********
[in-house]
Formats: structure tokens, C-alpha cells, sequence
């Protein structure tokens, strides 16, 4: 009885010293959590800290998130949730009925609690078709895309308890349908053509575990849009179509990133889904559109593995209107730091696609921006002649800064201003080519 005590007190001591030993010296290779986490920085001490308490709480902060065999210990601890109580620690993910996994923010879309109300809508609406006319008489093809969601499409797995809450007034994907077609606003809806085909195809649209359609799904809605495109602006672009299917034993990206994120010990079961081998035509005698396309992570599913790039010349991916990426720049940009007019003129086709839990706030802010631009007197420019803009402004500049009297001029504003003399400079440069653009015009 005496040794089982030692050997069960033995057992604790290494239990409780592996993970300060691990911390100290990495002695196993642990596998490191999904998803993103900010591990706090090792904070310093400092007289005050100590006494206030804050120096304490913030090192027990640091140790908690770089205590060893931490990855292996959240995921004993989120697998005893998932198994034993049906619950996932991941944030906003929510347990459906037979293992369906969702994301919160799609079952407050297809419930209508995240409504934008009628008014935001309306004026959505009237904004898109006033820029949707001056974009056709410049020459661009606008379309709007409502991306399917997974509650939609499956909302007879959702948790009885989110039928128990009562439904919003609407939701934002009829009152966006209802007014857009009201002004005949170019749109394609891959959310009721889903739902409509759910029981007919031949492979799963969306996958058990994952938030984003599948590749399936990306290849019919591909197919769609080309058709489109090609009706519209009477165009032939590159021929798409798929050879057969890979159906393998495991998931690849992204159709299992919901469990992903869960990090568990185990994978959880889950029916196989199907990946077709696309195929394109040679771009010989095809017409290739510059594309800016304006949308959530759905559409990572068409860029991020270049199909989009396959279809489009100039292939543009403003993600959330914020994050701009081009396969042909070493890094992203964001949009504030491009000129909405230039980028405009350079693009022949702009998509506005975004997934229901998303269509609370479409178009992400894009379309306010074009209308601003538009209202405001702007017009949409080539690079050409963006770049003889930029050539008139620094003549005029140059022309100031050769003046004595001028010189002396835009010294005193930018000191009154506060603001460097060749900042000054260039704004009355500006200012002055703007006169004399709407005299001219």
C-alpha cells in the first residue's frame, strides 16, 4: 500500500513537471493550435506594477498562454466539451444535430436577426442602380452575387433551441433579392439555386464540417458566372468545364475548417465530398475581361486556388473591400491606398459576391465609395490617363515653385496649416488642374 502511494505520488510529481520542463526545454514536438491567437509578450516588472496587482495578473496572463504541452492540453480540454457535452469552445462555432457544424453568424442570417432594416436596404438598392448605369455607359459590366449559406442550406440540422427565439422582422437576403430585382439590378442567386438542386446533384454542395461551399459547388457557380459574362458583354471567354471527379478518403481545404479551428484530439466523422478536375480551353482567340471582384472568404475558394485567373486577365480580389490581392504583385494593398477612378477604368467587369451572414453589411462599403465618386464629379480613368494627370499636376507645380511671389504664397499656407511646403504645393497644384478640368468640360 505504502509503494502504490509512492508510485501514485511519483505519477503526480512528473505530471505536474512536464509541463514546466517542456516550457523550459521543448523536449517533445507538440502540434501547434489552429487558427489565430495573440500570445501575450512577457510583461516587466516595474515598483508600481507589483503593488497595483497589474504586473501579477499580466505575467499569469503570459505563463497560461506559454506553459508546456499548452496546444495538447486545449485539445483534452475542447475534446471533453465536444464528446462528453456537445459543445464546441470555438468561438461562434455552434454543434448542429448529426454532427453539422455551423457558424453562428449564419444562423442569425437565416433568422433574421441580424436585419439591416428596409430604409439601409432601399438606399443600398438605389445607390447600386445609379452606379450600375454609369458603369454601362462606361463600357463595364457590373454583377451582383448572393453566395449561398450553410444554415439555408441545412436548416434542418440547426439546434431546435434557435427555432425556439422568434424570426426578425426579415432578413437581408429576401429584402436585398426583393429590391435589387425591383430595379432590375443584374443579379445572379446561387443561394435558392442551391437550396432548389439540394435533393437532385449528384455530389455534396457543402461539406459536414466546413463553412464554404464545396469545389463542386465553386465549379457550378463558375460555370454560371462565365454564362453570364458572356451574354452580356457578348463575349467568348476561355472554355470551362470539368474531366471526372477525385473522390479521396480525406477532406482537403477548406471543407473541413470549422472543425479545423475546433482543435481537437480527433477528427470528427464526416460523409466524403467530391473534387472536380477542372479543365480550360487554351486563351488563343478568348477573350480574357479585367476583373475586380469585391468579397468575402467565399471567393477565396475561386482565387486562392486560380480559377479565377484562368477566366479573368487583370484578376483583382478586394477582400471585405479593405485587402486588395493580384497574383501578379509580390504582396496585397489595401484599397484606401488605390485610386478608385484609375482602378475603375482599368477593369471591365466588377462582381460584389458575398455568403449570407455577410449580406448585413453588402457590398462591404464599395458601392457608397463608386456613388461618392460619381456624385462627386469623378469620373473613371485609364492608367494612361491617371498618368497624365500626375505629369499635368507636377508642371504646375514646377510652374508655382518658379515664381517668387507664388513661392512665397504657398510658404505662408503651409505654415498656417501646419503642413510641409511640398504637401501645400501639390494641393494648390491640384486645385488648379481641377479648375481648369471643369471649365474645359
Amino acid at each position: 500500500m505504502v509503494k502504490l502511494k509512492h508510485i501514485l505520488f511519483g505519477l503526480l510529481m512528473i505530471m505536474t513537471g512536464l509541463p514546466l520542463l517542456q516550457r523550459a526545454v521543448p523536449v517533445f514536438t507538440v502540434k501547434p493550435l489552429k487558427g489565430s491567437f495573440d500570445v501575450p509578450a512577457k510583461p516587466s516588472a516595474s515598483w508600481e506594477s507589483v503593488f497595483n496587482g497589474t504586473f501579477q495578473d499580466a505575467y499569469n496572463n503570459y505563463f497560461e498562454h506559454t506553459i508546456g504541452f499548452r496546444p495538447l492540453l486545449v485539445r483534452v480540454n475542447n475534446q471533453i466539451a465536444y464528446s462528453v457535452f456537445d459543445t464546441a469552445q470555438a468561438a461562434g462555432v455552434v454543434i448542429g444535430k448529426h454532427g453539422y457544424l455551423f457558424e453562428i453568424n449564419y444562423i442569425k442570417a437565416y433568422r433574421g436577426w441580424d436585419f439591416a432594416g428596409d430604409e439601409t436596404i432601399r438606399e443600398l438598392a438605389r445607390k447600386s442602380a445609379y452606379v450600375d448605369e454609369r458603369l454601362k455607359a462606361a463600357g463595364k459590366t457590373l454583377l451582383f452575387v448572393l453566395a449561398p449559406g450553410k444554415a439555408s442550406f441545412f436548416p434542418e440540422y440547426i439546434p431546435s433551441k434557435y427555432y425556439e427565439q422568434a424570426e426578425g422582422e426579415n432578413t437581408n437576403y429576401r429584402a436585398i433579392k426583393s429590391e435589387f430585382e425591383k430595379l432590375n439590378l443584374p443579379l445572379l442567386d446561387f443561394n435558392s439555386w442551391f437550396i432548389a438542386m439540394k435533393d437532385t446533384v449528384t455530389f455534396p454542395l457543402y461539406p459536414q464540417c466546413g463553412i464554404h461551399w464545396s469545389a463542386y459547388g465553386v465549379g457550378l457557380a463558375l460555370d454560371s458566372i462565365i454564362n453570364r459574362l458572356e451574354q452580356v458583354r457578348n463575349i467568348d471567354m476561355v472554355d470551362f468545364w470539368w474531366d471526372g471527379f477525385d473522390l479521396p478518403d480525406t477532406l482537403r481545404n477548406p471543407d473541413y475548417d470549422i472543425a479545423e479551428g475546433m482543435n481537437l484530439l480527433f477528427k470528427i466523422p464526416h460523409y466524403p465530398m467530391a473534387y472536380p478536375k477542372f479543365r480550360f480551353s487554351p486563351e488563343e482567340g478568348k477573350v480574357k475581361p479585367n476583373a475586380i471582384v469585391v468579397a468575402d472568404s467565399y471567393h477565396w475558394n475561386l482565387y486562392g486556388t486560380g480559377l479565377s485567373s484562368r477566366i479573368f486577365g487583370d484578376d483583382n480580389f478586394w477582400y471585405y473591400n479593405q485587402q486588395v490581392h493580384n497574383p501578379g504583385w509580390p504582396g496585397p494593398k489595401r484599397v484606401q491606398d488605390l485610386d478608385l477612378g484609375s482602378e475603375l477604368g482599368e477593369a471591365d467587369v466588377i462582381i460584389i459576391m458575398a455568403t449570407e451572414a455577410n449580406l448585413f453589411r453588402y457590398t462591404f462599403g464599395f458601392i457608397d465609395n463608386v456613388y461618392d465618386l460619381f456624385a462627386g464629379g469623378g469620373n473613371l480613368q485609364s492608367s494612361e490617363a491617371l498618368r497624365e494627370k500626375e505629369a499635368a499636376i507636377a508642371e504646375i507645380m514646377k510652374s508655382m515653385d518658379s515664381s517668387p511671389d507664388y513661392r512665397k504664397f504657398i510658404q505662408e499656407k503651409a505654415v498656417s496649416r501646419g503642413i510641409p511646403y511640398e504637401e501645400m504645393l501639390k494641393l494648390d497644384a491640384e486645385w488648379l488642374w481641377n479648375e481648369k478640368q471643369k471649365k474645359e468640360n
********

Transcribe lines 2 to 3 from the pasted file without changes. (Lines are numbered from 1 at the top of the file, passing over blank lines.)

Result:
Formats: structure tokens, C-alpha cells, sequence
């Protein structure tokens, strides 16, 4: 009885010293959590800290998130949730009925609690078709895309308890349908053509575990849009179509990133889904559109593995209107730091696609921006002649800064201003080519 005590007190001591030993010296290779986490920085001490308490709480902060065999210990601890109580620690993910996994923010879309109300809508609406006319008489093809969601499409797995809450007034994907077609606003809806085909195809649209359609799904809605495109602006672009299917034993990206994120010990079961081998035509005698396309992570599913790039010349991916990426720049940009007019003129086709839990706030802010631009007197420019803009402004500049009297001029504003003399400079440069653009015009 005496040794089982030692050997069960033995057992604790290494239990409780592996993970300060691990911390100290990495002695196993642990596998490191999904998803993103900010591990706090090792904070310093400092007289005050100590006494206030804050120096304490913030090192027990640091140790908690770089205590060893931490990855292996959240995921004993989120697998005893998932198994034993049906619950996932991941944030906003929510347990459906037979293992369906969702994301919160799609079952407050297809419930209508995240409504934008009628008014935001309306004026959505009237904004898109006033820029949707001056974009056709410049020459661009606008379309709007409502991306399917997974509650939609499956909302007879959702948790009885989110039928128990009562439904919003609407939701934002009829009152966006209802007014857009009201002004005949170019749109394609891959959310009721889903739902409509759910029981007919031949492979799963969306996958058990994952938030984003599948590749399936990306290849019919591909197919769609080309058709489109090609009706519209009477165009032939590159021929798409798929050879057969890979159906393998495991998931690849992204159709299992919901469990992903869960990090568990185990994978959880889950029916196989199907990946077709696309195929394109040679771009010989095809017409290739510059594309800016304006949308959530759905559409990572068409860029991020270049199909989009396959279809489009100039292939543009403003993600959330914020994050701009081009396969042909070493890094992203964001949009504030491009000129909405230039980028405009350079693009022949702009998509506005975004997934229901998303269509609370479409178009992400894009379309306010074009209308601003538009209202405001702007017009949409080539690079050409963006770049003889930029050539008139620094003549005029140059022309100031050769003046004595001028010189002396835009010294005193930018000191009154506060603001460097060749900042000054260039704004009355500006200012002055703007006169004399709407005299001219």